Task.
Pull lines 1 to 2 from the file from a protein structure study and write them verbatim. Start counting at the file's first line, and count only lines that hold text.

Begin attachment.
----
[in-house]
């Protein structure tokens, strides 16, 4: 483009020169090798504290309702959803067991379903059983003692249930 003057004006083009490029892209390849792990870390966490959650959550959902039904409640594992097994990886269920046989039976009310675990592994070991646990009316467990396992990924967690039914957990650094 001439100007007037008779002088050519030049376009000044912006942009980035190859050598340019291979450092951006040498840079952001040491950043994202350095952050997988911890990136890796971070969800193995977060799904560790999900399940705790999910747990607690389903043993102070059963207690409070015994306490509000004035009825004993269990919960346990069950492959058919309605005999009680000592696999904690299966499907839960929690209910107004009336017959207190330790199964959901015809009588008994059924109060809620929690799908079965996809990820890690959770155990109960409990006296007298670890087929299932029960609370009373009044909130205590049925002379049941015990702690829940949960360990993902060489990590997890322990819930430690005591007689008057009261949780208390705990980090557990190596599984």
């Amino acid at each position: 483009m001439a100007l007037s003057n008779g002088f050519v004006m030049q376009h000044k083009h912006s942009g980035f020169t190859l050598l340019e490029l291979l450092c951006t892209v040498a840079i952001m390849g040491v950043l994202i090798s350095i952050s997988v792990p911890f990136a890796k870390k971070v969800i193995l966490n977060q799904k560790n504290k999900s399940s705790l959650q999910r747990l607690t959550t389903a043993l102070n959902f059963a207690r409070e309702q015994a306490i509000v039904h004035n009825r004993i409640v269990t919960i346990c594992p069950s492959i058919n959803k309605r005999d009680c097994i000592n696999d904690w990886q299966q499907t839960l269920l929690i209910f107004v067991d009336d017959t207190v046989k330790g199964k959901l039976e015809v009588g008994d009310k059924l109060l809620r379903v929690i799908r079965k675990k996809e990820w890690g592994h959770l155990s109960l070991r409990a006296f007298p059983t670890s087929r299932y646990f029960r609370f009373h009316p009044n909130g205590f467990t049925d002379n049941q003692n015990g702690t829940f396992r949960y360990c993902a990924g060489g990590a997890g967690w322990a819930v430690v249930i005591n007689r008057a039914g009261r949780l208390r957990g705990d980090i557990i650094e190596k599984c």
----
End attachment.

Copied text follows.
[in-house]
């Protein structure tokens, strides 16, 4: 483009020169090798504290309702959803067991379903059983003692249930 003057004006083009490029892209390849792990870390966490959650959550959902039904409640594992097994990886269920046989039976009310675990592994070991646990009316467990396992990924967690039914957990650094 001439100007007037008779002088050519030049376009000044912006942009980035190859050598340019291979450092951006040498840079952001040491950043994202350095952050997988911890990136890796971070969800193995977060799904560790999900399940705790999910747990607690389903043993102070059963207690409070015994306490509000004035009825004993269990919960346990069950492959058919309605005999009680000592696999904690299966499907839960929690209910107004009336017959207190330790199964959901015809009588008994059924109060809620929690799908079965996809990820890690959770155990109960409990006296007298670890087929299932029960609370009373009044909130205590049925002379049941015990702690829940949960360990993902060489990590997890322990819930430690005591007689008057009261949780208390705990980090557990190596599984």